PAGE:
This was followed in 1615 by another purported Rosicrucian publication, the Confessio Fraternitatis, in the same vein as the first but much more apocalyptic. It told not only of a society that had obtained the secrets of enlightenment, but of a forthcoming reformation of the age, returning it a state of grace:
We ought therefore here to observe well, and make it known unto everyone, that God hath certainly and most assuredly concluded to send and grant to the world before her end, which presently thereupon shall ensue, such a truth, light, life and glory, as the first man Adam had, which he lost in Paradise, after which his successors were put and driven, with him, to misery wherefore there shall cease all servitude, falsehood, lies, and darkness, which by little and little, with the great world’s revolution, was crept into all arts, works, and governments of men, and have darkened the most part of them.
A third document appeared in 1616 entitled The Chemical Wedding of Christian Rosencreutz. This is a highly symbolic treatise following Rosencreutz through a mystical “wedding” that is actually an alchemical allegory. Alchemy is presented not as the physical transformation of base metals into gold, but rather as a a spiritual process in which the “base” person is enlightened, turning into spiritual “gold.” Most scholars believe the author of this tract to be Johann Valentine Andrade, a Lutheran minister from Wurttemburg. We know from Andrade’s autobiography that he wrote a piece called The Chemical Wedding around 1602-3, but since the Wedding cites both the Fama and the Confessio, which didn’t appear until later, it’s thought the work was updated once the new Rosicrucian documents appeared. Even so Andrade considered it “a fiction, a jest, of little worth.”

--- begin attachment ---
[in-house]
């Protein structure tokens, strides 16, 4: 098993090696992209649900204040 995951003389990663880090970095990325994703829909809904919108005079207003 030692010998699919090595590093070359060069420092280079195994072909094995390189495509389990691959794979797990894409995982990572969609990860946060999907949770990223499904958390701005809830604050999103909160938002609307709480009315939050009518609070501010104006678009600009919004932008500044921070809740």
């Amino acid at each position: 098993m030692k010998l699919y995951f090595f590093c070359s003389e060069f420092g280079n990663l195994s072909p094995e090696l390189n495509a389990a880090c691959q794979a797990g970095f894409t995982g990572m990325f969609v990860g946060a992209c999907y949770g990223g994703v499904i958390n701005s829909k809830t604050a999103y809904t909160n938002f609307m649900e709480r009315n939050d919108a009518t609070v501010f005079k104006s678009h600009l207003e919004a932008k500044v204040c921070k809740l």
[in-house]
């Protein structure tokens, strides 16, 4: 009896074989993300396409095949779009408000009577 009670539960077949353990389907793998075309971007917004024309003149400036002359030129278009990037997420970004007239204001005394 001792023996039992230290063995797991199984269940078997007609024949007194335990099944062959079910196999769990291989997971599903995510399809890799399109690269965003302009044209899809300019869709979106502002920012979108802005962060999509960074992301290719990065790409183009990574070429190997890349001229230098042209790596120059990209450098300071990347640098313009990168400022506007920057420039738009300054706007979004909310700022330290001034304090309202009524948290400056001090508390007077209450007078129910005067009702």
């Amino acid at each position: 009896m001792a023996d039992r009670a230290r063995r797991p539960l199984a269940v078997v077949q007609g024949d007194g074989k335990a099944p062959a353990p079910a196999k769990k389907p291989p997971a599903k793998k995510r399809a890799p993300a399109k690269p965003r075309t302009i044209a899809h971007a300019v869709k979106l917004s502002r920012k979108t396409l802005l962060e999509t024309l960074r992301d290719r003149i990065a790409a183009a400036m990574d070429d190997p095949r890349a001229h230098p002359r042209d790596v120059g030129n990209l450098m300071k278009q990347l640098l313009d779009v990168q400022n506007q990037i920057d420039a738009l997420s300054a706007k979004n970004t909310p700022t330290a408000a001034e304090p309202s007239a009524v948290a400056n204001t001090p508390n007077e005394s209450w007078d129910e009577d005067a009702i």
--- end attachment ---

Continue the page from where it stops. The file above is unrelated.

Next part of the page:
The authors of the Fama and the Confessio never revealed themselves, and we have no independent evidence that a Fraternity of the Rose Cross ever existed. The simplest explanation is that the whole business was Andrade’s invention. Nevertheless the notion of a secret society with occult knowledge found a receptive audience. A few other authors, while denying membership in the society, were sympathetic to its ideals. For example, Robert Fludd, another Lutheran minister, published two books, the Compendious Apology for the Fraternity of the Rosy Cross (1616) and The Apologetic Tractatus for the Society of the Rosy Cross (1617), plus many other works with a Rosicrucian bent.
But that’s about as far as it went. Interest in the rosy cross flared briefly and then dwindled away. There have been attempts to show that the “Invisible College” of Rosicrucianism eventually became the Royal Society of London, but the evidence is tenuous at best. Likewise, attempts to show that Rosicrucianism survived as a society past the early 1600s lack any historical basis.